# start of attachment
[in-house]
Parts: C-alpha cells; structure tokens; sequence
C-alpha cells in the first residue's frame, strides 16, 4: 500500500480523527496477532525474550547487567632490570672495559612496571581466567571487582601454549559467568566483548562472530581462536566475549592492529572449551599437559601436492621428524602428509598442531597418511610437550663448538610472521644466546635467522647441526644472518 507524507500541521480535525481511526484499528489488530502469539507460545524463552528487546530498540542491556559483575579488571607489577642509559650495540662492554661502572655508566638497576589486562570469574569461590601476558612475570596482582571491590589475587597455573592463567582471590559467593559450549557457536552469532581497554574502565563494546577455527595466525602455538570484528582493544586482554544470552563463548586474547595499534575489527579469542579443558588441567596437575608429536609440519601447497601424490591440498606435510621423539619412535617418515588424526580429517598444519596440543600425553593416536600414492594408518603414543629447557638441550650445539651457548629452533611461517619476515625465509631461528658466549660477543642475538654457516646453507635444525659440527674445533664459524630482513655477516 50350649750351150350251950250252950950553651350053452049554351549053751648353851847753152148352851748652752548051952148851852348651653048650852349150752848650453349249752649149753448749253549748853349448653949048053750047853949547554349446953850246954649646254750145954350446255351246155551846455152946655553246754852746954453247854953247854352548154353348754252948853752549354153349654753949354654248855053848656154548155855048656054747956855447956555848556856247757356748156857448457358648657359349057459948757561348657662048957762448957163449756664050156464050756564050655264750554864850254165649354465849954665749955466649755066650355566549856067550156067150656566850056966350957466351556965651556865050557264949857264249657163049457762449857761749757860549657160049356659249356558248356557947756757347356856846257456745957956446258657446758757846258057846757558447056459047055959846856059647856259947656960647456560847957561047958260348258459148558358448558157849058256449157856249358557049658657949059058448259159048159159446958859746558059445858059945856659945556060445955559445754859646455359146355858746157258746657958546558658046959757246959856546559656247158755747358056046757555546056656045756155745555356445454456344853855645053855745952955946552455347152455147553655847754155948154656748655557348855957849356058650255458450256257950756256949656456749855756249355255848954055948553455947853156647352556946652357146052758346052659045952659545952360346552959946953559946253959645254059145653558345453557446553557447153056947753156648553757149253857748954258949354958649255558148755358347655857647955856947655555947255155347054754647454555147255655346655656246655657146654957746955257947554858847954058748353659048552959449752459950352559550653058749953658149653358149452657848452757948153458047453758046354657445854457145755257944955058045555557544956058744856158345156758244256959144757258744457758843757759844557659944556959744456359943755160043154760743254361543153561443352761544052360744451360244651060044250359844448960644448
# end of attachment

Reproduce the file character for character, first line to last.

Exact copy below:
[in-house]
Parts: C-alpha cells; structure tokens; sequence
C-alpha cells in the first residue's frame, strides 16, 4: 500500500480523527496477532525474550547487567632490570672495559612496571581466567571487582601454549559467568566483548562472530581462536566475549592492529572449551599437559601436492621428524602428509598442531597418511610437550663448538610472521644466546635467522647441526644472518 507524507500541521480535525481511526484499528489488530502469539507460545524463552528487546530498540542491556559483575579488571607489577642509559650495540662492554661502572655508566638497576589486562570469574569461590601476558612475570596482582571491590589475587597455573592463567582471590559467593559450549557457536552469532581497554574502565563494546577455527595466525602455538570484528582493544586482554544470552563463548586474547595499534575489527579469542579443558588441567596437575608429536609440519601447497601424490591440498606435510621423539619412535617418515588424526580429517598444519596440543600425553593416536600414492594408518603414543629447557638441550650445539651457548629452533611461517619476515625465509631461528658466549660477543642475538654457516646453507635444525659440527674445533664459524630482513655477516 50350649750351150350251950250252950950553651350053452049554351549053751648353851847753152148352851748652752548051952148851852348651653048650852349150752848650453349249752649149753448749253549748853349448653949048053750047853949547554349446953850246954649646254750145954350446255351246155551846455152946655553246754852746954453247854953247854352548154353348754252948853752549354153349654753949354654248855053848656154548155855048656054747956855447956555848556856247757356748156857448457358648657359349057459948757561348657662048957762448957163449756664050156464050756564050655264750554864850254165649354465849954665749955466649755066650355566549856067550156067150656566850056966350957466351556965651556865050557264949857264249657163049457762449857761749757860549657160049356659249356558248356557947756757347356856846257456745957956446258657446758757846258057846757558447056459047055959846856059647856259947656960647456560847957561047958260348258459148558358448558157849058256449157856249358557049658657949059058448259159048159159446958859746558059445858059945856659945556060445955559445754859646455359146355858746157258746657958546558658046959757246959856546559656247158755747358056046757555546056656045756155745555356445454456344853855645053855745952955946552455347152455147553655847754155948154656748655557348855957849356058650255458450256257950756256949656456749855756249355255848954055948553455947853156647352556946652357146052758346052659045952659545952360346552959946953559946253959645254059145653558345453557446553557447153056947753156648553757149253857748954258949354958649255558148755358347655857647955856947655555947255155347054754647454555147255655346655656246655657146654957746955257947554858847954058748353659048552959449752459950352559550653058749953658149653358149452657848452757948153458047453758046354657445854457145755257944955058045555557544956058744856158345156758244256959144757258744457758843757759844557659944556959744456359943755160043154760743254361543153561443352761544052360744451360244651060044250359844448960644448